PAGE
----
Lab officials at the anti-doping lab in Athens had operated under the assumption that the new test would require a minimum percentage of foreign red blood cells to trigger a positive. Since Hamilton’s “A” sample showed signs of exogenous blood, but not at the level the assumed minimum level, laboratory staff froze the “b” sample – along with a urine sample – for storage.
WADA and Olympic officials, however, had earlier eliminated the minimum, saying that a binary test – foreign blood is either there or it’s not – needed no minimum. Once frozen, however, the blood cells were rendered unsuitable for counter-analysis. Hamilton kept his Olympic gold medal, but he was caught up in the same net three weeks later after winning a time trial stage at the Vuelta a España.
Despite vigorous arguments denying the allegations, Hamilton was slapped with a two-year racing ban that ends next month.
Other athletes have dodged sanctions after botched processing and handling. Two-time Olympic middle distance runner Bernard Lagat was cleared of EPO charges in 2003 after the “B” sample wasn’t properly refrigerated.
In 2001, Russian runner Olga Yegorova failed an EPO test, but required parallel blood tests were not commissioned and charges were dropped.
Long after the fact
While most testing occurs immediately after a sample is supplied, a heated dispute arose in the summer of 2005 over the review of stored samples from an event that had occurred six years earlier.
In August of 2005, the French sports daily L’Equipe obtained lab test results suggesting that about a dozen urine samples from the 1999 Tour de France were shown to be positive for signs of EPO.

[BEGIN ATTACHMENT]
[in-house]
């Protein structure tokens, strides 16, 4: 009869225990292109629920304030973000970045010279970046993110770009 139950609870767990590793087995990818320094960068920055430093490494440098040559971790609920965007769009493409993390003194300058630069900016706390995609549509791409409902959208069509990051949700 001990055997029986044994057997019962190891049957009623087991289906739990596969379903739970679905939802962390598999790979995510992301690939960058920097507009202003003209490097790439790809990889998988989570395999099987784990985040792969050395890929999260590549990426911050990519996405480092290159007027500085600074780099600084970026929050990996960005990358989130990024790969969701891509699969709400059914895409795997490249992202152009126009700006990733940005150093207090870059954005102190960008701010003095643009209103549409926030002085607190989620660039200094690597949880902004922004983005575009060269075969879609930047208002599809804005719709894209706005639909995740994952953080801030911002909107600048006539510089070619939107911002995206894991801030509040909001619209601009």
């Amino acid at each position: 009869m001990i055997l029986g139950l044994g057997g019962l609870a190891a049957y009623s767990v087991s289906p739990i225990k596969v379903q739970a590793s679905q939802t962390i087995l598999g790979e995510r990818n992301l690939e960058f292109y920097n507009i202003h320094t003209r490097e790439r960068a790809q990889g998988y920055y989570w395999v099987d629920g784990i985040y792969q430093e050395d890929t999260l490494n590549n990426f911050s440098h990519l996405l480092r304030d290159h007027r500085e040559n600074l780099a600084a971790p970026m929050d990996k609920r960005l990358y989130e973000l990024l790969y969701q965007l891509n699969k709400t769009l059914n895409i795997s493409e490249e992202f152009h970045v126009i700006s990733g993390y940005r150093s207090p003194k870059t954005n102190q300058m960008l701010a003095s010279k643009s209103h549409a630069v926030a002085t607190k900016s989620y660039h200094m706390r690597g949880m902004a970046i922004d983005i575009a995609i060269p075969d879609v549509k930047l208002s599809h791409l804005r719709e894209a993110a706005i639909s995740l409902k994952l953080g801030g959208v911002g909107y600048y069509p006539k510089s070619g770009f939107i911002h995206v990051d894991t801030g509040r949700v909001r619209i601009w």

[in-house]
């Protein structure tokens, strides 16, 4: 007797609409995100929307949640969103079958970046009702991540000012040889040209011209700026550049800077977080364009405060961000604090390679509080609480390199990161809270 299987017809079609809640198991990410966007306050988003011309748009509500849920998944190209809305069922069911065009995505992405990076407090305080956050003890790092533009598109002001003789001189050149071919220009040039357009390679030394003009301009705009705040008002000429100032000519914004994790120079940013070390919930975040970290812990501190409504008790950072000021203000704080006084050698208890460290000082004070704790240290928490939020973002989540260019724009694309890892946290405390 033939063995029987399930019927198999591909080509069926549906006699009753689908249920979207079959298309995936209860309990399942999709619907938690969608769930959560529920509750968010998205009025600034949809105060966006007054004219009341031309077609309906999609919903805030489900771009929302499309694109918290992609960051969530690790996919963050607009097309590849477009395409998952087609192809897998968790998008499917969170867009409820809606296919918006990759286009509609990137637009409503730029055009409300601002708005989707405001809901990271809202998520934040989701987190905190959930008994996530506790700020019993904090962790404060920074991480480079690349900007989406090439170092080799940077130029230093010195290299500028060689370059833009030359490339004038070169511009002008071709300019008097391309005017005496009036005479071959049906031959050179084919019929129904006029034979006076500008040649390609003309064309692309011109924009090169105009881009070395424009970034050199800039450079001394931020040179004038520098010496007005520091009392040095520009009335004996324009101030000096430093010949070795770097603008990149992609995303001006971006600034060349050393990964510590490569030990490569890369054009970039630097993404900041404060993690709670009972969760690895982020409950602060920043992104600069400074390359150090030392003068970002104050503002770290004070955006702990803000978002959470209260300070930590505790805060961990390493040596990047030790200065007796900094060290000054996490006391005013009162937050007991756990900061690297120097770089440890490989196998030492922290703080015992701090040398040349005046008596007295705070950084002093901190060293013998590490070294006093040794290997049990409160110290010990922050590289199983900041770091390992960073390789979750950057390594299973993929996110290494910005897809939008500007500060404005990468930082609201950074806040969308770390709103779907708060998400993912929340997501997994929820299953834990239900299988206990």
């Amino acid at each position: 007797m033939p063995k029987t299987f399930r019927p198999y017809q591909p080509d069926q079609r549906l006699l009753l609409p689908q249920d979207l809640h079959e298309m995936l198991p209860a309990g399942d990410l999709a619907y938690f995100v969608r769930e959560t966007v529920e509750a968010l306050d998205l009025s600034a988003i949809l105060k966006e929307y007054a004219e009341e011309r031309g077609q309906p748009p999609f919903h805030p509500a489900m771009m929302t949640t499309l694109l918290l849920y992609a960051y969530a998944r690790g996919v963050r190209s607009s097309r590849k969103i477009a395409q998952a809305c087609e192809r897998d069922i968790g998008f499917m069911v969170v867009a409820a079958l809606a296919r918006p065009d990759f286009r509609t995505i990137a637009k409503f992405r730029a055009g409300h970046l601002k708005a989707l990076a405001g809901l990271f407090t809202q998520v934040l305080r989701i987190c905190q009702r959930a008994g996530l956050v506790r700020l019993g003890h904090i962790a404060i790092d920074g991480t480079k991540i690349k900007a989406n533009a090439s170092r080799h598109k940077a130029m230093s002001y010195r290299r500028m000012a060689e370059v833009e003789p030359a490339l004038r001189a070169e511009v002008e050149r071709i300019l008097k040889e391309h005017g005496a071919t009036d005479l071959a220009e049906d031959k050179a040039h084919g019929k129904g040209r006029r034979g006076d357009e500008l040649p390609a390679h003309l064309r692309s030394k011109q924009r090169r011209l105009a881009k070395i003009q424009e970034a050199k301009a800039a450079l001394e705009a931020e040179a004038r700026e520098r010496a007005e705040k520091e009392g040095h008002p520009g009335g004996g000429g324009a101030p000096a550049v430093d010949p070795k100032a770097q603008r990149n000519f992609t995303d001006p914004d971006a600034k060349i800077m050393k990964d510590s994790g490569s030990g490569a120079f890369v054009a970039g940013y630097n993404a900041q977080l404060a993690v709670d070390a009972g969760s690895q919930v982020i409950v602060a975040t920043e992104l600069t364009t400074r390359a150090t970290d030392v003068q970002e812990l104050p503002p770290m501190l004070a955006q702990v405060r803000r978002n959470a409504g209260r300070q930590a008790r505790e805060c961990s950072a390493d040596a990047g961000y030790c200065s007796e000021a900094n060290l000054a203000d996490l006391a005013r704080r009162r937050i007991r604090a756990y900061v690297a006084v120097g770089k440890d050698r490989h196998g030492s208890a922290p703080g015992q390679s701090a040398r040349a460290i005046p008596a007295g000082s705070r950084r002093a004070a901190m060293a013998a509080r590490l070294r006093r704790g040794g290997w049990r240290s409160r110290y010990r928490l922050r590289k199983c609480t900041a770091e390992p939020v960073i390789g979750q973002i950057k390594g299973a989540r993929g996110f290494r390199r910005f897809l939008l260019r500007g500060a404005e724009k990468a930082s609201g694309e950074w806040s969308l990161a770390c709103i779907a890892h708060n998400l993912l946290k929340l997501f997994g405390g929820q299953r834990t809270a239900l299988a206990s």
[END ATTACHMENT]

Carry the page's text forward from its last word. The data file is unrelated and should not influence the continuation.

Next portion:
The samples had been stored at the French anti-doping laboratory at Châtenay-Malabry since the 1999 Tour, an event held two years prior to cycling’s full adoption of the urine test for EPO – a procedure developed at that same lab.
L’Equipe reporters managed to obtain release forms tying the anonymously numbered samples to individual riders. Using those forms, L’Equipe asserted that six of the “positive” samples came from that year’s winner, Lance Armstrong of the U.S. Postal team.
The ensuing uproar, triggered a pair of follow-up investigations. The UCI appointed Dutch lawyer Emile Vrijman last October to review the case. Vrijman issued his report in May, faulting the lab, the newspaper, WADA and the UCI for violating riders’ privacy rights, releasing the results and violating established procedures.
WADA, however, continues to investigate, noting that Vrijman never addressed the core issue, whether or not the samples were in fact positive for EPO. No matter what the result, current protocol would not allow a sanction, since all of the 1999 samples tested were themselves “B” samples and will, therefore, not be subject to counter-analysis.
A long process
Assuming that Landis’s case is not resolved by a “savior ‘B’ sample,” it could be several months before the case is ultimately resolved, although there is considerable pressure from both sides to move the matter through the system as quickly as possible.
According to sources at the UCI, the entire process could take several months, with the final CAS appeal not likely to be concluded “until sometime this autumn.”
So far, the test results are moving much faster than in a similar case involving Roberto Heras, whose positive doping test for EPO was not revealed until two months after the conclusion of the 2005 Vuelta a España.
Heras was eventually stripped of his Vuelta crown and banned for two years by the Spanish cycling federation in February 2006. Like Heras, Landis would also face an additional two-year exclusion from riding on a ProTour team, meaning that the American would be nearing the end of his career before he could ride in another major Tour.
VeloNews.com editor Charles Pelkey contributed to this report